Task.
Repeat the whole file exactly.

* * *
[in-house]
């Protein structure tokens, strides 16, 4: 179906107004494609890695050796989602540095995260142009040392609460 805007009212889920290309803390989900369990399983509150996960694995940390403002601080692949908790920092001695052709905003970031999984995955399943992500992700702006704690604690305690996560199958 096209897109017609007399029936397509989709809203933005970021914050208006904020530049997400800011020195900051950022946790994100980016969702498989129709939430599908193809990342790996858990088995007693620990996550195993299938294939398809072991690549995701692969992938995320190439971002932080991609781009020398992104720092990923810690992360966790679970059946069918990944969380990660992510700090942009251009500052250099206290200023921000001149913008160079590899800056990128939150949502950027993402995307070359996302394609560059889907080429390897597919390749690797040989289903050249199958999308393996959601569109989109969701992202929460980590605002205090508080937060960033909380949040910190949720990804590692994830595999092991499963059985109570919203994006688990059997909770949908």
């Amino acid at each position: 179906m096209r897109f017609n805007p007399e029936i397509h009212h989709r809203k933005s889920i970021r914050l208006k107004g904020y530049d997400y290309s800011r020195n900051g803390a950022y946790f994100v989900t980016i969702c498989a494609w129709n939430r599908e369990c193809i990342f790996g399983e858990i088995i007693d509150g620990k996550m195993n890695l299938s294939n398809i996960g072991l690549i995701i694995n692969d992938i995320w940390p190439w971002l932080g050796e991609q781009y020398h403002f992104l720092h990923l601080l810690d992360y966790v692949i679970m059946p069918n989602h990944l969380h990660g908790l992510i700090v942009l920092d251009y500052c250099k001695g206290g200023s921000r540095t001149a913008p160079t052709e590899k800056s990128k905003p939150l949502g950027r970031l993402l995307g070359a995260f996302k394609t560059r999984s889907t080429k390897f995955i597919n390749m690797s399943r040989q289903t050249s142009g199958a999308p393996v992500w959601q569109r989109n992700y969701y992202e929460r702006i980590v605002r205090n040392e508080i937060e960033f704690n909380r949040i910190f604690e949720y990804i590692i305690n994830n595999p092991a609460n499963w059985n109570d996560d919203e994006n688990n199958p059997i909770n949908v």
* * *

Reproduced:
[in-house]
């Protein structure tokens, strides 16, 4: 179906107004494609890695050796989602540095995260142009040392609460 805007009212889920290309803390989900369990399983509150996960694995940390403002601080692949908790920092001695052709905003970031999984995955399943992500992700702006704690604690305690996560199958 096209897109017609007399029936397509989709809203933005970021914050208006904020530049997400800011020195900051950022946790994100980016969702498989129709939430599908193809990342790996858990088995007693620990996550195993299938294939398809072991690549995701692969992938995320190439971002932080991609781009020398992104720092990923810690992360966790679970059946069918990944969380990660992510700090942009251009500052250099206290200023921000001149913008160079590899800056990128939150949502950027993402995307070359996302394609560059889907080429390897597919390749690797040989289903050249199958999308393996959601569109989109969701992202929460980590605002205090508080937060960033909380949040910190949720990804590692994830595999092991499963059985109570919203994006688990059997909770949908």
């Amino acid at each position: 179906m096209r897109f017609n805007p007399e029936i397509h009212h989709r809203k933005s889920i970021r914050l208006k107004g904020y530049d997400y290309s800011r020195n900051g803390a950022y946790f994100v989900t980016i969702c498989a494609w129709n939430r599908e369990c193809i990342f790996g399983e858990i088995i007693d509150g620990k996550m195993n890695l299938s294939n398809i996960g072991l690549i995701i694995n692969d992938i995320w940390p190439w971002l932080g050796e991609q781009y020398h403002f992104l720092h990923l601080l810690d992360y966790v692949i679970m059946p069918n989602h990944l969380h990660g908790l992510i700090v942009l920092d251009y500052c250099k001695g206290g200023s921000r540095t001149a913008p160079t052709e590899k800056s990128k905003p939150l949502g950027r970031l993402l995307g070359a995260f996302k394609t560059r999984s889907t080429k390897f995955i597919n390749m690797s399943r040989q289903t050249s142009g199958a999308p393996v992500w959601q569109r989109n992700y969701y992202e929460r702006i980590v605002r205090n040392e508080i937060e960033f704690n909380r949040i910190f604690e949720y990804i590692i305690n994830n595999p092991a609460n499963w059985n109570d996560d919203e994006n688990n199958p059997i909770n949908v």